“It’s a nice setting where we can learn from each other,” he said.

Perhaps at no time was the importance of outreach more evident than during the height of the COVID-19 pandemic, said Beamer, a past winner of the Zuckerman College of Public Health’s Community Engagement Scholarship and Practice Award. 

“We spend so much time out in the community, we get to know people. During COVID, so many of the Public Health faculty jumped in,” Beamer said. “We knew that the students and university would impact the surrounding community we serve.”

Faculty members offered education, provided guidelines and information about programs and trained and implemented contact-tracing teams. Students collaborated with health agencies and community organizations to provide support while mobile health units delivered the vaccine to underserved populations, she said. 

Serving the next generation 

Outreach means engaging the next generation, too. 

“Kids deserve to be heard,” said Lindsay Bingham, MPH, CHES, psychosocial wellness program coordinator at the Zuckerman Family Center for Prevention and Health Promotion in the College of Public Health. “In our society, kids don’t yet have skills or tools in self-regulating the way adults do. Young people need help navigating these intense feelings with sensitivity and compassion from adults who can show them they’re not alone, and that their experiences are valid.” 

Bingham oversees activities for 70-80 fifth and sixth graders that focus on wellness, friendship, bullying, self-esteem, body kindness, media messages and puberty – life skills to help them navigate their age-specific challenges. UArizona students from different colleges serve as mentors. The Growing Girls program in the Marana Unified School District was already a success when there was a request for one for boys in 2017. During COVID, an afterschool coordinator on a different campus asked for help.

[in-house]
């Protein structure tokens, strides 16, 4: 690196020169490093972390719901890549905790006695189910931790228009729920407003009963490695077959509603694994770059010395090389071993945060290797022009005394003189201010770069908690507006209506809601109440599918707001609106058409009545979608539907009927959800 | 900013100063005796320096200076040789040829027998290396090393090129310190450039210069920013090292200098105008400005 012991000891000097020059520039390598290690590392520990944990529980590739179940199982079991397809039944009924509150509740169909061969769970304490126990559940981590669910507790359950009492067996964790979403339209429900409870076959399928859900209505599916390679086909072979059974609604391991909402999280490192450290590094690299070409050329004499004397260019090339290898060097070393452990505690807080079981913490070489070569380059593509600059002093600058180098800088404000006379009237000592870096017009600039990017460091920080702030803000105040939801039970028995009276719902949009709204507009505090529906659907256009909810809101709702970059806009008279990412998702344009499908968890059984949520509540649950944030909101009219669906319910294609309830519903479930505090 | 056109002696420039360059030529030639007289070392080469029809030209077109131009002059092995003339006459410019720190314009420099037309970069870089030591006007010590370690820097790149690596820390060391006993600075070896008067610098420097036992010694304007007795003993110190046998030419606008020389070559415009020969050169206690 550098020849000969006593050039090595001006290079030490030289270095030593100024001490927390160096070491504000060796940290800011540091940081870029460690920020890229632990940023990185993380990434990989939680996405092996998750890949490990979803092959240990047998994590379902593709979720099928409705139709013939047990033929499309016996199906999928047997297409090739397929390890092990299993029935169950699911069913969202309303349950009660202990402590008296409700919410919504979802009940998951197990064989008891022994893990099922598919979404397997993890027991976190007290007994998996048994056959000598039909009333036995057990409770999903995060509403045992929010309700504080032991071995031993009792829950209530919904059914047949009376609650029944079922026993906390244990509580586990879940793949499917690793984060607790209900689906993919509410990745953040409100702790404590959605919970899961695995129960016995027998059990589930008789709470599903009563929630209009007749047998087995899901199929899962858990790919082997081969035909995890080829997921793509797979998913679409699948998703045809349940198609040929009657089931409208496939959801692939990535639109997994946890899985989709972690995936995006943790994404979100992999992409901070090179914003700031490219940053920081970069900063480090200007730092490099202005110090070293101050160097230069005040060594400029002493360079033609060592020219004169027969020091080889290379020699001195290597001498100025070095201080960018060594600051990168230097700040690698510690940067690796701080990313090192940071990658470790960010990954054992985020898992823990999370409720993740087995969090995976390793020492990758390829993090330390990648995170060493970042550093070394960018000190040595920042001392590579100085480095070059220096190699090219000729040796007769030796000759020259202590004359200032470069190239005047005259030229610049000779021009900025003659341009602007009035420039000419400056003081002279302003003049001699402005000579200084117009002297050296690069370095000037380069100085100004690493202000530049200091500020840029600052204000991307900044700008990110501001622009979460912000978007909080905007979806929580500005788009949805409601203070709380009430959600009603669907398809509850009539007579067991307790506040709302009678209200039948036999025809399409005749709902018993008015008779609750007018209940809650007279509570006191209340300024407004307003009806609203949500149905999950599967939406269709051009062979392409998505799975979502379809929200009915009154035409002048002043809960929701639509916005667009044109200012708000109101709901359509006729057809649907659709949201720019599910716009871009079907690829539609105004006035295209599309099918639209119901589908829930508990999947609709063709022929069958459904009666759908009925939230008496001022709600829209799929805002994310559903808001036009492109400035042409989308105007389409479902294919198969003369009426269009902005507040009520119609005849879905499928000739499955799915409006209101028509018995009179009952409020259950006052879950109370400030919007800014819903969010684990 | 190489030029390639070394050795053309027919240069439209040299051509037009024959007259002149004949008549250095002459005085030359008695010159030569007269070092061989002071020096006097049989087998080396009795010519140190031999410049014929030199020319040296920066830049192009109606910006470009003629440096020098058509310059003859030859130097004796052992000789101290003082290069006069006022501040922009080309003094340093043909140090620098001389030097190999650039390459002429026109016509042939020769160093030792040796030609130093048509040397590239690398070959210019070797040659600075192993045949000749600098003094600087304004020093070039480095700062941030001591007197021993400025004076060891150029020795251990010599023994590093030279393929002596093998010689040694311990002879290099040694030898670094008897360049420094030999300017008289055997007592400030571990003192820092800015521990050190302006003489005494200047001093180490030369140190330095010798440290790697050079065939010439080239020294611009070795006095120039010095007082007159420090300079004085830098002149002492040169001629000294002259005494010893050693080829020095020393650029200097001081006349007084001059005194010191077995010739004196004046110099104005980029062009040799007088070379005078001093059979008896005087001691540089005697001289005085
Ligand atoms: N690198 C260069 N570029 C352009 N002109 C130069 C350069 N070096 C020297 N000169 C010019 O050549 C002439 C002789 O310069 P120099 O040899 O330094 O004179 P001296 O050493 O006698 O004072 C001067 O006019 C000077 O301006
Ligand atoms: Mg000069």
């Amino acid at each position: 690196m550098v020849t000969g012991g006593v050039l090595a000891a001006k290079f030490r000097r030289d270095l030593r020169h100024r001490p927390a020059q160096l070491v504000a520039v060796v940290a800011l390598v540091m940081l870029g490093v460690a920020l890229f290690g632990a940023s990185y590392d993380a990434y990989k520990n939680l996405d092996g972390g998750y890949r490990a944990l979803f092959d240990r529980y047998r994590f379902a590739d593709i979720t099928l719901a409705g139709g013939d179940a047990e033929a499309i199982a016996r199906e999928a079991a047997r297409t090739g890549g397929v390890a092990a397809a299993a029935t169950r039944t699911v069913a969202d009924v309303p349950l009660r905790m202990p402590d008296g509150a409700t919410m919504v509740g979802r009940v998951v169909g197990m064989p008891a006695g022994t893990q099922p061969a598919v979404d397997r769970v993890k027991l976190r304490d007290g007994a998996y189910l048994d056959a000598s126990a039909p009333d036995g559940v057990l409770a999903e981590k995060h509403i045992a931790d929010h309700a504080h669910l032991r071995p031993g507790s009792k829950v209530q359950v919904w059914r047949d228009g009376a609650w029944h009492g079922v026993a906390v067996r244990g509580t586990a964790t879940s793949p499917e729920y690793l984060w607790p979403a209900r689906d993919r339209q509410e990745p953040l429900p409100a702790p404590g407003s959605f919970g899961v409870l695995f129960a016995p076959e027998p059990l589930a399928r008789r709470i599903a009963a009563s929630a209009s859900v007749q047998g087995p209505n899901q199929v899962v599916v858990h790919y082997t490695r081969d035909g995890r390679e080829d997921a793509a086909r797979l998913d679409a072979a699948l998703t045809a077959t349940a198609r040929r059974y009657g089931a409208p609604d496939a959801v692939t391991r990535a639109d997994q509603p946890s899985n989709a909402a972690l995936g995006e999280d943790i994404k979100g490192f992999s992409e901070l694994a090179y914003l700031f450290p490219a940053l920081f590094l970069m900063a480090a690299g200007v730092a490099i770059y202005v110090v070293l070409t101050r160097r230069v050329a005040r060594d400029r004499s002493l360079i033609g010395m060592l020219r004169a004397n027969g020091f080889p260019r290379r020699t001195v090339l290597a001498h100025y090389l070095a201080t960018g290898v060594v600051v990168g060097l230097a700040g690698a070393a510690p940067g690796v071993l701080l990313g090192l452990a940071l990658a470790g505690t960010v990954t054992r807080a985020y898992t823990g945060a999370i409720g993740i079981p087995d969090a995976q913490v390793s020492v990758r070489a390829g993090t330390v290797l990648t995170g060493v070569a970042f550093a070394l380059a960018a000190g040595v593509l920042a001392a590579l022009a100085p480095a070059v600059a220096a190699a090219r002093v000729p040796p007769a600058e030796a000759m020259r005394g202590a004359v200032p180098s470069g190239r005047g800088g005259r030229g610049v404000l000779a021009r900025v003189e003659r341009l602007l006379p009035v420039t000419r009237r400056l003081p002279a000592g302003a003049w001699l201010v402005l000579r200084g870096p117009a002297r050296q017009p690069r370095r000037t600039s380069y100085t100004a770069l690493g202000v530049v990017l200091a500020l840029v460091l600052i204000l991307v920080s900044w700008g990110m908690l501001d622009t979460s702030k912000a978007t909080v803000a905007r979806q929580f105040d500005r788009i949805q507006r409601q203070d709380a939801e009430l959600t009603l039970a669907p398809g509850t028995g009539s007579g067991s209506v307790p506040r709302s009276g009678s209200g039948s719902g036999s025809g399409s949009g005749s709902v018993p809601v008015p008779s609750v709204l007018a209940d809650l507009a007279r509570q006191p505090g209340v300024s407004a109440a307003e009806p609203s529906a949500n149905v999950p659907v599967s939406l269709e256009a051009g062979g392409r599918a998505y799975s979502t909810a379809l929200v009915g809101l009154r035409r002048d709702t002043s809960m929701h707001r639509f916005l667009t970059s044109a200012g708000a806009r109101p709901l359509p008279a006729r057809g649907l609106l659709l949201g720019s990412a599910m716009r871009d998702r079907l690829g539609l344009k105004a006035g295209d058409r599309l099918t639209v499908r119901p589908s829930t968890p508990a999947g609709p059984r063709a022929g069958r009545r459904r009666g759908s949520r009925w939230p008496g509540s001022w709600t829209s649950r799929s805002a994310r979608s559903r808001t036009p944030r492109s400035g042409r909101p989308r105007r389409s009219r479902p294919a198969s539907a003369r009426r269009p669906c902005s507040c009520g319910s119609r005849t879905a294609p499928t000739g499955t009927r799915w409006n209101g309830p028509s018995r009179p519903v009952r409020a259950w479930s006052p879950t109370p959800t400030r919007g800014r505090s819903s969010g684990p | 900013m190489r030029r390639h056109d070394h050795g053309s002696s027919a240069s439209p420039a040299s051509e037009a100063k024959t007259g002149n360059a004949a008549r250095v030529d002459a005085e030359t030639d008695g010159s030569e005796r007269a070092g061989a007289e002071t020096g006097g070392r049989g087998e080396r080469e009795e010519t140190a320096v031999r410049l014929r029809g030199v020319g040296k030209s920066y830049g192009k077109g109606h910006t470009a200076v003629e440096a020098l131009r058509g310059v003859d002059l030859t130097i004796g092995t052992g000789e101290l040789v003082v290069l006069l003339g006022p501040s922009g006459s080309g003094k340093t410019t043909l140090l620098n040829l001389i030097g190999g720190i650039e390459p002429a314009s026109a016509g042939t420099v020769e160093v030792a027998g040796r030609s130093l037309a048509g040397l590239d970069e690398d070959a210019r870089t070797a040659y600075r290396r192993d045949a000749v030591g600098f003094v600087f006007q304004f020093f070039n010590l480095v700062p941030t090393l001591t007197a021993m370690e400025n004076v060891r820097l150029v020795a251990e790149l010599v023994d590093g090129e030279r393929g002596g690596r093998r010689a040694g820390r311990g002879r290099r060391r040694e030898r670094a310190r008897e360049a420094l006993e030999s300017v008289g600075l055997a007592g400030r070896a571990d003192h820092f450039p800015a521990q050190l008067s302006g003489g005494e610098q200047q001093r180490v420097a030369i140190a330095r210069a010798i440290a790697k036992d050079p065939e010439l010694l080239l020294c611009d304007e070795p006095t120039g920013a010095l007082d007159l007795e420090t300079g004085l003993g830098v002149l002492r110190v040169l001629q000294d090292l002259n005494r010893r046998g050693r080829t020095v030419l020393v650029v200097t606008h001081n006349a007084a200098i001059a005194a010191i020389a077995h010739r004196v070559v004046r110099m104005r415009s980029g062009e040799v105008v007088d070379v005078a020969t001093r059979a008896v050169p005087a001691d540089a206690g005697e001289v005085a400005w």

“She reached out to us and said, ‘We’re having a mental health crisis.’ She said those exact words,” said Bingham, who graduated from UArizona with a master of public health in 2017 and has been overseeing outreach programs ever since.

Fifth- and sixth-graders pose for a group photo with a few college students and teachers in front of Old Main’s fountain.

Thanks to a yearlong after school program through the UArizona Mel and Enid Zuckerman College of Public Health, these fifth and sixth graders at Estes Elementary School in the Marana Unified School District are learning valuable life skills.

The yearlong programs have grown over the years, and attendance and retention are high, Bingham said. 

“The curriculum is really strong, and the kids really need it,” she said.

Some outreach programs are geared toward getting teens to consider joining health-care fields, such as the College of Medicine – Phoenix’s Scrubs programs, which give high school students the opportunity to explore different careers. Chip Young, who has coordinated the programs for six years, said there’s a waiting list and students from across the state participate.

In fact, Scrubs alumni have been admitted to the College of Medicine – Phoenix. The first students are due to graduate next year, said Young, program manager of Pipeline Initiatives for the College of Medicine – Phoenix. 

“Our medical students and the physicians who volunteer with our programs are able to share their life experiences and show our participants they can get to the career they want,” Young said.